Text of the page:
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Snake Bite

Categories: Accidents, Emergencies and Poisons

Naturalists have discovered twenty-seven species of poisonous
serpents and one poisonous lizard; eighteen species of these are true

rattlesnakes; the remaining nine are divided between varieties of the

moccasin, copperhead or the viper. The poisonous lizard is the Texan

reptile known as the "Gila Monster." In all these serpents the poison

fluid is secreted in a gland which lies against the side of the skull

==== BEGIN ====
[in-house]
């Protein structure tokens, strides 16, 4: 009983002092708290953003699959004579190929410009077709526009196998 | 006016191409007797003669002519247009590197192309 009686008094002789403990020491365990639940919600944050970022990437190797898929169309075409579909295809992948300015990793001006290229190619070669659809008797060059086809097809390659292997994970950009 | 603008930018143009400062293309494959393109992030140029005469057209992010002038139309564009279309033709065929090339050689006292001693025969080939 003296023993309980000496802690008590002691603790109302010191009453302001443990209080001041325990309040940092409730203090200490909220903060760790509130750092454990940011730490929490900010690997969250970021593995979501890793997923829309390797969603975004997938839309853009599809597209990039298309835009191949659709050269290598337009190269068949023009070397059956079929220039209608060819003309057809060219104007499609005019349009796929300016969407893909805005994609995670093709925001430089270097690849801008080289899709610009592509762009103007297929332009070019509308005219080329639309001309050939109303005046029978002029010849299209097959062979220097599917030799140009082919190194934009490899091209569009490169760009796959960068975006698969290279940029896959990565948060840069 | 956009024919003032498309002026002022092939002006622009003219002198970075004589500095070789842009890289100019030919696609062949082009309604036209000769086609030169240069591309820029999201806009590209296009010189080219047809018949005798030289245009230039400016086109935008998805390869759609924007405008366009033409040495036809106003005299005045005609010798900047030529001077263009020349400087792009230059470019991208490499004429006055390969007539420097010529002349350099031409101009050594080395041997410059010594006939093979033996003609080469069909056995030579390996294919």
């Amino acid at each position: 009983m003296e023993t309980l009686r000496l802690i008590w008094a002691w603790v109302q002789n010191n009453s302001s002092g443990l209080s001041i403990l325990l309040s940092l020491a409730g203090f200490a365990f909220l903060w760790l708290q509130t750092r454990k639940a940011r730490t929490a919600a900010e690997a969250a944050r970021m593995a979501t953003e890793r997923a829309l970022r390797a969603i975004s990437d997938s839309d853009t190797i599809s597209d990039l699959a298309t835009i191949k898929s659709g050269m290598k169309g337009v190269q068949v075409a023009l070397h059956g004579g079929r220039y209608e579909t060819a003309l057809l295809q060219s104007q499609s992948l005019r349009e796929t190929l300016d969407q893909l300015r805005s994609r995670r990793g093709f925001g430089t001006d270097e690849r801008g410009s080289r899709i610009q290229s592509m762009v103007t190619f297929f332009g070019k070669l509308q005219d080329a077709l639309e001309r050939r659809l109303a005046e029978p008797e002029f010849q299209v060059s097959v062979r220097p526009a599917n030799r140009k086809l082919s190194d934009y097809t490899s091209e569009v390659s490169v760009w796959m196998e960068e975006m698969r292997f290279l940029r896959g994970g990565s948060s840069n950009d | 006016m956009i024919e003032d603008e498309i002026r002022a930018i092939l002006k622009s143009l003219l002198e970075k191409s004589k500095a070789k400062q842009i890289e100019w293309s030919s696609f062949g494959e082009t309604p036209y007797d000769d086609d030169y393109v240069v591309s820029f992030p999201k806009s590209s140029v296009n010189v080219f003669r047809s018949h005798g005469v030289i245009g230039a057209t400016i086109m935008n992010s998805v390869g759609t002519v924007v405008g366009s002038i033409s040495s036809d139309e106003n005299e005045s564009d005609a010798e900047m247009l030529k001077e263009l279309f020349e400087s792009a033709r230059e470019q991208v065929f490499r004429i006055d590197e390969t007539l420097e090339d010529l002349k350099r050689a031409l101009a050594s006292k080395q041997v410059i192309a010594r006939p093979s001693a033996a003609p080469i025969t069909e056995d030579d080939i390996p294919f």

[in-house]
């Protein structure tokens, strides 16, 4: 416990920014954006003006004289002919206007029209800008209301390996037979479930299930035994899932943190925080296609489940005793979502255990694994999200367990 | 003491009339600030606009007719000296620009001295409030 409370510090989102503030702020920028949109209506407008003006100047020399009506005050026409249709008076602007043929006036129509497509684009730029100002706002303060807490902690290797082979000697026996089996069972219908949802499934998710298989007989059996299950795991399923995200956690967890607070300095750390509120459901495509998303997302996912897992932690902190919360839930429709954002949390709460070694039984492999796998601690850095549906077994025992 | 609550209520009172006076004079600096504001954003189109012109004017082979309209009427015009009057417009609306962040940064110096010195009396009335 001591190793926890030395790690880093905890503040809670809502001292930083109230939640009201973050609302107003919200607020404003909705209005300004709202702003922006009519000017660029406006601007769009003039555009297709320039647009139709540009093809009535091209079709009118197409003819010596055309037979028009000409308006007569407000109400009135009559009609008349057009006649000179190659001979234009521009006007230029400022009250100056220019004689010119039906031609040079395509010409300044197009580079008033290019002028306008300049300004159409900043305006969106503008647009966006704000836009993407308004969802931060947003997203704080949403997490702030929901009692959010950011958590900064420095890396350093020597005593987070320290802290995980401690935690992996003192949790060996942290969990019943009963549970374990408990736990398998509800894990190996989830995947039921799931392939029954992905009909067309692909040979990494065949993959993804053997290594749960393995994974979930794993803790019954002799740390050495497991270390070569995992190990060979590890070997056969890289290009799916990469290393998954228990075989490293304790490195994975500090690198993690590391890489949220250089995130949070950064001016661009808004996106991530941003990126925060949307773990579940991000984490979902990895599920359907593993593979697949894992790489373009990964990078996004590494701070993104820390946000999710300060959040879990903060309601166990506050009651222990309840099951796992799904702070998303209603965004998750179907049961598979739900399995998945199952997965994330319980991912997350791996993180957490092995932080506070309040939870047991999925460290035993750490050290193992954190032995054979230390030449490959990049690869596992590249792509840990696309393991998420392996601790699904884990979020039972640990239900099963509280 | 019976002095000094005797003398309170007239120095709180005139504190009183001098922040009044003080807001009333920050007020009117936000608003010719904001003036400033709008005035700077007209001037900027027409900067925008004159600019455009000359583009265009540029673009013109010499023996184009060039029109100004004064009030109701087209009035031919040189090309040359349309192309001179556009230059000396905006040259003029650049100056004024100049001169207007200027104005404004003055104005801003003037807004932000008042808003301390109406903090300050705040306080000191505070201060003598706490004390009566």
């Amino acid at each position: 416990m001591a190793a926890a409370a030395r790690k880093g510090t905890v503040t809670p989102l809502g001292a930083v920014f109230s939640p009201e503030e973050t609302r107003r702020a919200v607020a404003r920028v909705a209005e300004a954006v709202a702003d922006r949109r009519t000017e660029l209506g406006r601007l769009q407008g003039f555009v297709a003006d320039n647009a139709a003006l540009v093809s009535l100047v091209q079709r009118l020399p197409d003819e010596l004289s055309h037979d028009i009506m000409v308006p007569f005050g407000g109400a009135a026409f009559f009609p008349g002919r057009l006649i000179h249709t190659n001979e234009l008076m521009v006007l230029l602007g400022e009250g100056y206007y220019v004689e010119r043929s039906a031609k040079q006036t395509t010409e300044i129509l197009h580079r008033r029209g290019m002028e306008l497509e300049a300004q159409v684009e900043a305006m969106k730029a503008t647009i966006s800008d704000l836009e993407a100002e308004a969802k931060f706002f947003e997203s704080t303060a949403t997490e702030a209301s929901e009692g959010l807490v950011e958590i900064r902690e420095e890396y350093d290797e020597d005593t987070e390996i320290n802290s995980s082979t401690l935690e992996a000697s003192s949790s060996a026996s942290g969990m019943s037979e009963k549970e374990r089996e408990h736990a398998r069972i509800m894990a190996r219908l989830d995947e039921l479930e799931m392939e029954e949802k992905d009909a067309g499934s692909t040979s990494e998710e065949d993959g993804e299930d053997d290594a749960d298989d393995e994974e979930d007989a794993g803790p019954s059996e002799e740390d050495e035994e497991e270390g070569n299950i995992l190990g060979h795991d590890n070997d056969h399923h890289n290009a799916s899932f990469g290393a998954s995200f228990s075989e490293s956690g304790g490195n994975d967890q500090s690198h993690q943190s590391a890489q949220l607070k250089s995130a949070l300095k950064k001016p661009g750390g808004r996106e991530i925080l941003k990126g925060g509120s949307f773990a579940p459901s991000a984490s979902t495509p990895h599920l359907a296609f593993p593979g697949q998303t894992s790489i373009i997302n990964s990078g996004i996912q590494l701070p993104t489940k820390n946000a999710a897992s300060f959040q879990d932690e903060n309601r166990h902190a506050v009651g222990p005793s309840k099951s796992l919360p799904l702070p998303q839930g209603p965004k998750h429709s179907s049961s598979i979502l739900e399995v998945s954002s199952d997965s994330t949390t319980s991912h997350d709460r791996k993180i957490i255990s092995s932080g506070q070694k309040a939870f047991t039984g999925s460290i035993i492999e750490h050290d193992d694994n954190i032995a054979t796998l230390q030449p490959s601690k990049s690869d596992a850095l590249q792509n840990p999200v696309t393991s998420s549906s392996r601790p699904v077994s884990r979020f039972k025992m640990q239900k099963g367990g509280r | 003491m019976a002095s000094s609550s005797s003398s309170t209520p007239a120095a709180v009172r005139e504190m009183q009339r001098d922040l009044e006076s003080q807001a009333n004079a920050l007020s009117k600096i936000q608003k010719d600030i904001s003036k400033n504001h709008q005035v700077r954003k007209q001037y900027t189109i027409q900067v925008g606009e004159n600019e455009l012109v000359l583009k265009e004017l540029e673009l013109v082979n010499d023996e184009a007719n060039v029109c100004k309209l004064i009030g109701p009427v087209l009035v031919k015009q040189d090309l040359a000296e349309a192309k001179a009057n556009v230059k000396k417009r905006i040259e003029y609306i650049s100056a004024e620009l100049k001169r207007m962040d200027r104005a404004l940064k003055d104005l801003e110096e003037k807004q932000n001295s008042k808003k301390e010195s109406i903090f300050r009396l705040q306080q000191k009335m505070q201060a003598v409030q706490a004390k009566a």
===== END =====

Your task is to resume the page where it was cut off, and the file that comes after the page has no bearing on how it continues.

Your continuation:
below and behind the eye, from which a duct leads to the base of a hollow

tooth or fang, one on each side of the upper jaw; which fang, except in

the case of vipers, is movable and susceptible of erection and depression.

When not in use the fang hugs the upper jaw and is ensheathed in a fold of

mucous membrane. In the vipers the fang is permanently erect. In the case

of biting the contents of the poison sac are forcibly ejected through the

hollow fang.